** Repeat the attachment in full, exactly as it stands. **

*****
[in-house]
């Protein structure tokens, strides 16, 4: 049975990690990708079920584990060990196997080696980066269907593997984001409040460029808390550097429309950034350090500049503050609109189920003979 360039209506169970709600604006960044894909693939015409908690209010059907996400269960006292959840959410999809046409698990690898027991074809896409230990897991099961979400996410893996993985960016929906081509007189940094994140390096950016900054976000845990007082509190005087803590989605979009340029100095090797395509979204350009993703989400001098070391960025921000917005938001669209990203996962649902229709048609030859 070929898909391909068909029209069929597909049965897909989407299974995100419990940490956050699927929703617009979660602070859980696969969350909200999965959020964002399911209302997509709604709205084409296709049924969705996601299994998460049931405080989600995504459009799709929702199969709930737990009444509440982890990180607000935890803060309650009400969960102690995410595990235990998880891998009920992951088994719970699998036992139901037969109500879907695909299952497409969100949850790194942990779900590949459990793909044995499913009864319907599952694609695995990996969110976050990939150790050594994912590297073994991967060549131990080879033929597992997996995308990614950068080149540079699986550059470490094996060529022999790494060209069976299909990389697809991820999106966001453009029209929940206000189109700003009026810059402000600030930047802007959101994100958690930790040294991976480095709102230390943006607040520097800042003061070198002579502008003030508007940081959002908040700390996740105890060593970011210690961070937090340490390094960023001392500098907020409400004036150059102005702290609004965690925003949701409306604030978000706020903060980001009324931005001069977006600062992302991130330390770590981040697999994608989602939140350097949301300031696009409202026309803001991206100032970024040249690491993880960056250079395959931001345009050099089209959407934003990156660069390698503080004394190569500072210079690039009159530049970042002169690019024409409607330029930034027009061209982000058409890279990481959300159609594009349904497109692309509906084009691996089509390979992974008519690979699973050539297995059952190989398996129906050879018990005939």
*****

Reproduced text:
[in-house]
């Protein structure tokens, strides 16, 4: 049975990690990708079920584990060990196997080696980066269907593997984001409040460029808390550097429309950034350090500049503050609109189920003979 360039209506169970709600604006960044894909693939015409908690209010059907996400269960006292959840959410999809046409698990690898027991074809896409230990897991099961979400996410893996993985960016929906081509007189940094994140390096950016900054976000845990007082509190005087803590989605979009340029100095090797395509979204350009993703989400001098070391960025921000917005938001669209990203996962649902229709048609030859 070929898909391909068909029209069929597909049965897909989407299974995100419990940490956050699927929703617009979660602070859980696969969350909200999965959020964002399911209302997509709604709205084409296709049924969705996601299994998460049931405080989600995504459009799709929702199969709930737990009444509440982890990180607000935890803060309650009400969960102690995410595990235990998880891998009920992951088994719970699998036992139901037969109500879907695909299952497409969100949850790194942990779900590949459990793909044995499913009864319907599952694609695995990996969110976050990939150790050594994912590297073994991967060549131990080879033929597992997996995308990614950068080149540079699986550059470490094996060529022999790494060209069976299909990389697809991820999106966001453009029209929940206000189109700003009026810059402000600030930047802007959101994100958690930790040294991976480095709102230390943006607040520097800042003061070198002579502008003030508007940081959002908040700390996740105890060593970011210690961070937090340490390094960023001392500098907020409400004036150059102005702290609004965690925003949701409306604030978000706020903060980001009324931005001069977006600062992302991130330390770590981040697999994608989602939140350097949301300031696009409202026309803001991206100032970024040249690491993880960056250079395959931001345009050099089209959407934003990156660069390698503080004394190569500072210079690039009159530049970042002169690019024409409607330029930034027009061209982000058409890279990481959300159609594009349904497109692309509906084009691996089509390979992974008519690979699973050539297995059952190989398996129906050879018990005939």